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Trevor's Weekly Market Reviews

Trevor's Weekly Market Reviews

| December 09, 2019

Low interest rates are great for borrowers buying homes, cars, and capitalizing business ventures.  Over the last dozen years, the very low interest rates have been accommodative to those taking loans, but low rates also have their victims.  I often refer to people born between the mid-1940s and early 1960s as the interest rate victim generation.  Back when this generation were starting their families, buying homes, cars, and beginning their careers, interest rates were exceptionally high compared to current rates.  A young couple with good credit buying their first house in the mid-1980s could expect to pay between 12 – 15% interest.  Today that number is probably closer to 4% and even lower than that in many cases. 

To provide some context, borrowing $100,000 and paying it back using a 30-year mortgage at 15% equals a total pay back of $455,198.  At 4% interest the total payback drops to $171,868.  That is a $282,330 difference just because of when you were born!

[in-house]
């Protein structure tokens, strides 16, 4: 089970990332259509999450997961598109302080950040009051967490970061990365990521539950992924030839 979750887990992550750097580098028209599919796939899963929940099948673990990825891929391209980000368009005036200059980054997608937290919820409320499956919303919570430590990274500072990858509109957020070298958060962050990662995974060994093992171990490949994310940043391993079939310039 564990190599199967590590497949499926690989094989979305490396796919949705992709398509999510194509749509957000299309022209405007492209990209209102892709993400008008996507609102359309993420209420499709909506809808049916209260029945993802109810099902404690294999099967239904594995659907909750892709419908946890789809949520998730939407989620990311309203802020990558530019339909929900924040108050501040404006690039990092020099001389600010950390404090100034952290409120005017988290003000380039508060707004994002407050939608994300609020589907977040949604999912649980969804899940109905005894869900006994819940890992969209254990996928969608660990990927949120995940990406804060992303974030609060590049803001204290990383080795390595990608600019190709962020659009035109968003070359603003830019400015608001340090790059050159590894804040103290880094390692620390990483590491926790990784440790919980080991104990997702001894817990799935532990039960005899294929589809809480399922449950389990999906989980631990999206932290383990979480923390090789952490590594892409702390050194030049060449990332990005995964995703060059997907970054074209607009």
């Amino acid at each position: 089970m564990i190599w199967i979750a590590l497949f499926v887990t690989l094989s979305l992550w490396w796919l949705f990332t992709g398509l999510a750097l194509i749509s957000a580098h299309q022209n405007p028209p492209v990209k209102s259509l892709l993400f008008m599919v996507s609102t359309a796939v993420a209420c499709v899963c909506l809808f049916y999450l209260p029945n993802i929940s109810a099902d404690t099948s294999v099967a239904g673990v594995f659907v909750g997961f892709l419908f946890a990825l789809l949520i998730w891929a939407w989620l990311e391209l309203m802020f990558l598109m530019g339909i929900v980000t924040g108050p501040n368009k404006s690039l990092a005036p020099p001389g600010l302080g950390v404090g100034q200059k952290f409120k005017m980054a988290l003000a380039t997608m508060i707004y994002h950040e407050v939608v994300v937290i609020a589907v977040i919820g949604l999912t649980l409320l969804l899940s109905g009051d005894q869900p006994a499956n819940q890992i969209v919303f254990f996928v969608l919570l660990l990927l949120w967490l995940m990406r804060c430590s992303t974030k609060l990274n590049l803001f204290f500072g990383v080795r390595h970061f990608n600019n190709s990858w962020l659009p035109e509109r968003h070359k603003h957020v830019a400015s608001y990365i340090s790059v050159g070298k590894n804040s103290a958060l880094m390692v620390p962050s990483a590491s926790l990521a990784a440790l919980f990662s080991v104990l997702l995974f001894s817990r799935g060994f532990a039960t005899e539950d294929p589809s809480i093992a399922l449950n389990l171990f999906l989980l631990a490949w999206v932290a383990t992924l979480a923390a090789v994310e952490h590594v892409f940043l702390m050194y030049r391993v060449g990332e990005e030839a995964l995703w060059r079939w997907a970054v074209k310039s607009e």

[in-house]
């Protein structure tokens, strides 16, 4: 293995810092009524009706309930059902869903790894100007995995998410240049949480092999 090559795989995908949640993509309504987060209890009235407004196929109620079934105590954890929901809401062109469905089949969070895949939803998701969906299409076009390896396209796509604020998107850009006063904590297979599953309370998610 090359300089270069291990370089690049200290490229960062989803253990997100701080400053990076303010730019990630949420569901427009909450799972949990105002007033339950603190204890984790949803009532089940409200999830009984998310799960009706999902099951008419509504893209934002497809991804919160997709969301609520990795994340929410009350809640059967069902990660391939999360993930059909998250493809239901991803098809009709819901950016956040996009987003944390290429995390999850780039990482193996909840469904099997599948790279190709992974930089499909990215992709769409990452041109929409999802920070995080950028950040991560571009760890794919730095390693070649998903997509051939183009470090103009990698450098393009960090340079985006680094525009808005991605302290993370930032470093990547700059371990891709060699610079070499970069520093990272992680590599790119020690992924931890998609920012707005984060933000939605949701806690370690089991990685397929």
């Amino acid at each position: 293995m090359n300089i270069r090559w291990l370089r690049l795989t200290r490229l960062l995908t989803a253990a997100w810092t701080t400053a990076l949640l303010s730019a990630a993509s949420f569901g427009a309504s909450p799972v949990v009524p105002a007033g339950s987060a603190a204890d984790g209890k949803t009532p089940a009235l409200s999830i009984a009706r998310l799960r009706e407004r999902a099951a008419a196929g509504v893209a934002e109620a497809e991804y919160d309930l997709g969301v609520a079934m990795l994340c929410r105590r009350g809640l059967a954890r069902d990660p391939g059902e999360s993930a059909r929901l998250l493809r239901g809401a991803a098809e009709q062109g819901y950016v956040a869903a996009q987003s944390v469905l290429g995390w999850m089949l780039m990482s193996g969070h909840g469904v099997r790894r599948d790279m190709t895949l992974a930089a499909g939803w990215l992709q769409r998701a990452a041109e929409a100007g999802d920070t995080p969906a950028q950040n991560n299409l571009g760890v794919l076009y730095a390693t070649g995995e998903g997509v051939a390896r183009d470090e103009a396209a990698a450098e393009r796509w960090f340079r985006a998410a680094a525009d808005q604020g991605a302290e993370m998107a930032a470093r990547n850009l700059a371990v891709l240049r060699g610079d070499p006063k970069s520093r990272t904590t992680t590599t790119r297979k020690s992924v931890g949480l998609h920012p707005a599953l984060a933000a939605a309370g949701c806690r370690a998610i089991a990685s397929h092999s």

Despite paying all this interest, incredibly, many folks have still been able to accumulate wealth to invest or to fund retirement.  Aging towards, or in retirement, often means taking lower risk in many financial circumstances.  The challenge…safe or conservative investments such as CDs, fixed annuities and high-quality bonds, hardly pay anything as they are based on current low interest rates.  The interest rate victim generation; held hostage by interest rates both then and now.

As you can read in this week’s Weekly Market Review there is another victim of the current low interest rates; pension funds which coincidently are impacting the unfortunate interest rate victim generation.  There are solutions to mitigate this problem and our team is well-prepared to help you best understand those options that may be a good fit for your situation.  

As always, we hope you find this week’s Weekly Market Review both informative and interesting.

Click HERE for the Weekly Market Review

Trevor N. Coe, CFP

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